I guess I have a thing about the last lines of Inquirer articles these days. Or maybe the Inky’s just getting a real handle on the terrifying-thought-provoking sign-off. Whatever the reasoning, the fact remains that Daniel Rubin’s harrowing account of crimes against realtors in Center City—or rather, to be more accurate, random acts of unmitigated violence against two normal citizens who just happened to also be realtors—concluded with this clincher, about one of the two victims: “After Manfred went to the police to look at mug shots, he dropped by a shop on Ellsworth Street and bought a gun.”
In the classic American narrative, this is an empowering ending: Onetime victim vows never to be victimized again, and purchases the necessary means to protect his/her (but more often than not his) property, guard his family, keep his cash and, sometimes, dispense his justice. Rubin’s story utilizes this “never again” spirit to great effect. “Unemployment’s gone on too long. People need to feed their families. They’re doing desperate things,” he quotes Manfred as saying; a sentiment Rubin follows with a resounding “But not again to him.”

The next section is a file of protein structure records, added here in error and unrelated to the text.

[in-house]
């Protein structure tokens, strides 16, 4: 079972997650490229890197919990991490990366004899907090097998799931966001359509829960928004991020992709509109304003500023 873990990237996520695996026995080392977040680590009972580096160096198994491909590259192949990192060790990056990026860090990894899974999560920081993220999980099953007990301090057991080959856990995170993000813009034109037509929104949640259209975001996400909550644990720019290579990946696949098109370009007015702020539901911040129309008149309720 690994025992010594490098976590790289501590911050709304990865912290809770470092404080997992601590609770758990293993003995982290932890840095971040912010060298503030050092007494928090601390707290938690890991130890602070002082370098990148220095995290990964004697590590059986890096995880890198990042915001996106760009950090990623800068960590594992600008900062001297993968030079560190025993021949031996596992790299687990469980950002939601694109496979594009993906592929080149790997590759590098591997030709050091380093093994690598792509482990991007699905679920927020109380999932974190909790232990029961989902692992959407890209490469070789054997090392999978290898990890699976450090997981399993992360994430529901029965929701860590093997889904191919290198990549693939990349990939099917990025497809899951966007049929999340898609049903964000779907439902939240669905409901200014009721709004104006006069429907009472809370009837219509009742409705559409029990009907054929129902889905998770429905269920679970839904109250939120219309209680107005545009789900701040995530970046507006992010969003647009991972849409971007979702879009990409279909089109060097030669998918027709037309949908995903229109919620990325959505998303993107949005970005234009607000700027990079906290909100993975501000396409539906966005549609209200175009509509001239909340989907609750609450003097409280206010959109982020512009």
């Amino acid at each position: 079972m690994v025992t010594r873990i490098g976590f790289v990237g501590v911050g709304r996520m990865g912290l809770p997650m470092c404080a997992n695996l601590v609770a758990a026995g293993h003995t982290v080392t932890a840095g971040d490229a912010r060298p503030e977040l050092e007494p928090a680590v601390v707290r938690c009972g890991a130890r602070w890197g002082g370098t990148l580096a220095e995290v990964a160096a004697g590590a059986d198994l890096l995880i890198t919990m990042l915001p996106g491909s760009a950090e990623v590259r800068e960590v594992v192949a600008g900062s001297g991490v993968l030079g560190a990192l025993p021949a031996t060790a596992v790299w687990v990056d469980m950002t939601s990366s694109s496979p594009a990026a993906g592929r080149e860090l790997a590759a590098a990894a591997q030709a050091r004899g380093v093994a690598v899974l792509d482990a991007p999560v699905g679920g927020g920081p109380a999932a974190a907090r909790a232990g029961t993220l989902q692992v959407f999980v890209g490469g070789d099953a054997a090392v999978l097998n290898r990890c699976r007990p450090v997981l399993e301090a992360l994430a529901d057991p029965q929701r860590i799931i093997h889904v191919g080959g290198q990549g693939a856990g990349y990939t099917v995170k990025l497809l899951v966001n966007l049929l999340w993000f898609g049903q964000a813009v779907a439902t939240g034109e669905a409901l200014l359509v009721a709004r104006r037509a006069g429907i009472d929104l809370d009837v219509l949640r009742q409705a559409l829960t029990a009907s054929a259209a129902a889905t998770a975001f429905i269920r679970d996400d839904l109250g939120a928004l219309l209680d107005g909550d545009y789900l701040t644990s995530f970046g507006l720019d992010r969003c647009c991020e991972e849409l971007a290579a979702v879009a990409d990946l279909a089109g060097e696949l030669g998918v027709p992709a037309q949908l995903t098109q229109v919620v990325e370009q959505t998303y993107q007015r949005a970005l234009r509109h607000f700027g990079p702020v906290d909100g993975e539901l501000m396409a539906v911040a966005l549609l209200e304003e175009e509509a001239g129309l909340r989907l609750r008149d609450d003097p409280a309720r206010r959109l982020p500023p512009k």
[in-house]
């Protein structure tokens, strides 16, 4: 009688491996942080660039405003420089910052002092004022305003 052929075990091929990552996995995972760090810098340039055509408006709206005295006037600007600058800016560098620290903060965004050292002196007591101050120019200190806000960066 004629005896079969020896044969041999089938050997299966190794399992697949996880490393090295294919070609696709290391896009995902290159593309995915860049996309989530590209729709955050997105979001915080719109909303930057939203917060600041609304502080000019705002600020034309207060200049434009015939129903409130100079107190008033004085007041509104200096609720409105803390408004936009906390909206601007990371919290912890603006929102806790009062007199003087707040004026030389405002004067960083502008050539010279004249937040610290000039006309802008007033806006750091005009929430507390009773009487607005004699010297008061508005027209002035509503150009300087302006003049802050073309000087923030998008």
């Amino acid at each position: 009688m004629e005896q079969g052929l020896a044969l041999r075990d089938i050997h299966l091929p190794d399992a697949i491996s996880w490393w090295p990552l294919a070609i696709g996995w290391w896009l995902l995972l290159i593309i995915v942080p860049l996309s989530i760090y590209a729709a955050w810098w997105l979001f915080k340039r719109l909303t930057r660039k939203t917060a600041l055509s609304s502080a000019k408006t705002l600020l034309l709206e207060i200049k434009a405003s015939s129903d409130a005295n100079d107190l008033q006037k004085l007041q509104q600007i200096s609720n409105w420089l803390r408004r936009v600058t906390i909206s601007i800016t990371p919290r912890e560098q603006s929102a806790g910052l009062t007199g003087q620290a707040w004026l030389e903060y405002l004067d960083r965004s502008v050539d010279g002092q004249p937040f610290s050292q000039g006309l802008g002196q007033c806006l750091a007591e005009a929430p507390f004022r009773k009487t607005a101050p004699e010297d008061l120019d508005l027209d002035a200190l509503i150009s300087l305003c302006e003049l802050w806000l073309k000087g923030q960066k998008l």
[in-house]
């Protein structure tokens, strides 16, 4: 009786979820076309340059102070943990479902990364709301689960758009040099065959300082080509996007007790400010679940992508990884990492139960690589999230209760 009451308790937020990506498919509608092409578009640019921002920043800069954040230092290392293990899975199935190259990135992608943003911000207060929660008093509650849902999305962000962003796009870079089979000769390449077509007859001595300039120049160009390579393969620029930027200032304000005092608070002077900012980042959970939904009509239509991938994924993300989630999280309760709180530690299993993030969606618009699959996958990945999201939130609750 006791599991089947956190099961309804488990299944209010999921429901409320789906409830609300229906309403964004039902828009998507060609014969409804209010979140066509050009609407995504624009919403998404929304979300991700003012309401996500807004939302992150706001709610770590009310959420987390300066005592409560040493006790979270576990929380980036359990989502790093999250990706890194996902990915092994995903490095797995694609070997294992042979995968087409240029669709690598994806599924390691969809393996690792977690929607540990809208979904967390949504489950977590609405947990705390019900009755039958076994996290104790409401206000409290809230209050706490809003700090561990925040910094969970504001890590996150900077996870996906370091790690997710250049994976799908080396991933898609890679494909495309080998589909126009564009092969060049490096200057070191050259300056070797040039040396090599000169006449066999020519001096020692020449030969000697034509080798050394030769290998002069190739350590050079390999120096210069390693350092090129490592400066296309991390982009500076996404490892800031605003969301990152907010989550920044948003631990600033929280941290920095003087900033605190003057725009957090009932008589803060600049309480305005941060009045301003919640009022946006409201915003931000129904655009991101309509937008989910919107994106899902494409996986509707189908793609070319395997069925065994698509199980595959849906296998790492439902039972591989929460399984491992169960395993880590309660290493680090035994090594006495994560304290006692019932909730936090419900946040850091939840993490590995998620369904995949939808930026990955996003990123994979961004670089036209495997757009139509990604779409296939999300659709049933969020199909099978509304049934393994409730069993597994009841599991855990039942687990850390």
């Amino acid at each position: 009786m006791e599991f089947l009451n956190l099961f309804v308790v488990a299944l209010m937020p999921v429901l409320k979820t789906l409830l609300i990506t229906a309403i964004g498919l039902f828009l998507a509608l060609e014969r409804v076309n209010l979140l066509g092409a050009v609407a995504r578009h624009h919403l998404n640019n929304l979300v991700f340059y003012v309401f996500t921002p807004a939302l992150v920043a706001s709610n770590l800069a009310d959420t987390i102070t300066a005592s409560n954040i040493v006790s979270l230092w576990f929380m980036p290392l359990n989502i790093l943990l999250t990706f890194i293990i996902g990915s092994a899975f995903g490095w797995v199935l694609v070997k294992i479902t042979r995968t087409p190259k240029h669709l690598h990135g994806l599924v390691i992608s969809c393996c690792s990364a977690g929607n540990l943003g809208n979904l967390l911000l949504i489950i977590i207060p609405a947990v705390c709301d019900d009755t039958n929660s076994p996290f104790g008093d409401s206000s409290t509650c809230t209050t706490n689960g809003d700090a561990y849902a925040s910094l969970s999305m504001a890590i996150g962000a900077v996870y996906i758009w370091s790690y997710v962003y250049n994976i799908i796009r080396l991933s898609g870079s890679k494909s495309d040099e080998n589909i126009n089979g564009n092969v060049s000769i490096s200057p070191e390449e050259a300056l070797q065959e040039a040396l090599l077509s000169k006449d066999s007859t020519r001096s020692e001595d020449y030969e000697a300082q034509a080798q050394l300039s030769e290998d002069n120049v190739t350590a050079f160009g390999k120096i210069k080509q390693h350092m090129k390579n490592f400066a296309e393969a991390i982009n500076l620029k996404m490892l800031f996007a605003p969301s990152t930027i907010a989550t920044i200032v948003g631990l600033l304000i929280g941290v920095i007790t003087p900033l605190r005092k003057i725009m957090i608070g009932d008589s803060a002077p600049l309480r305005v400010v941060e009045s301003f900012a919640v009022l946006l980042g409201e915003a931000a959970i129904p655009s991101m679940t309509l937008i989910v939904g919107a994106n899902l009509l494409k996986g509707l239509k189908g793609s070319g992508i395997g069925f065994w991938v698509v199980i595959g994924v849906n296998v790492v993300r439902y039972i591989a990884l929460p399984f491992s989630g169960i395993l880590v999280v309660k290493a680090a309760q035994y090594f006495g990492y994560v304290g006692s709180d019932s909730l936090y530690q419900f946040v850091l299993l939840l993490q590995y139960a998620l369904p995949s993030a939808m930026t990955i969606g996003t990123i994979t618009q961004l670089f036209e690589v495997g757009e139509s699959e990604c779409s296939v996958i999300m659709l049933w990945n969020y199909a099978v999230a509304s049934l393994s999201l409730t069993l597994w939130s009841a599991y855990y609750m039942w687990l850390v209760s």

After all, if the success of Chris Nolan’s Batman franchise has taught us anything about our country’s deep-rooted attitude toward combatting crime, it’s that one man with his own money (and preferably a lot of it, and preferably collected through some deliciously successful capitalist enterprise), his own gun, his own car (or tank, in the case of the Batmobile), and a score to settle with the criminals of the world is better than a thousand public servants.
To be honest, when I first read this article’s conclusion, I felt it, too: the Batman-esque surge of vigilante thrill. After all, as Rubin reports, this man, Fred Manfred, had been confronted with a gun while watering his South 7th Street garden at 10 a.m. He’d been forced to give up his cellphone and the $500 in cash he was keeping in his bedroom, by a stranger who wandered into his backyard and stared him down with eyes like “looking at the soul of Satan.” I understood Manfred’s fear, his sense that nothing and nowhere will be safe anymore unless he makes it safe; it seemed almost natural to me that he should buy a gun.
Then I remembered the mass shooting at that damn Batman movie a few weeks ago, and the brutal gun violence in a Sikh temple of worship four days ago. I remembered that more people die from gunshot wounds in this country than pretty much anywhere else in world—because we have more guns to kill with.
And along with the mass murders—those deaths we seem so keen to file under the heading “psycho killings,” to fear and mourn rather than use as a means for gun-control conversation—I thought about Bucky, the middle-school friend of my sister’s who shot himself in the head by accident while checking out his parent’s gun.
I wondered if Fred Manfred has a kid.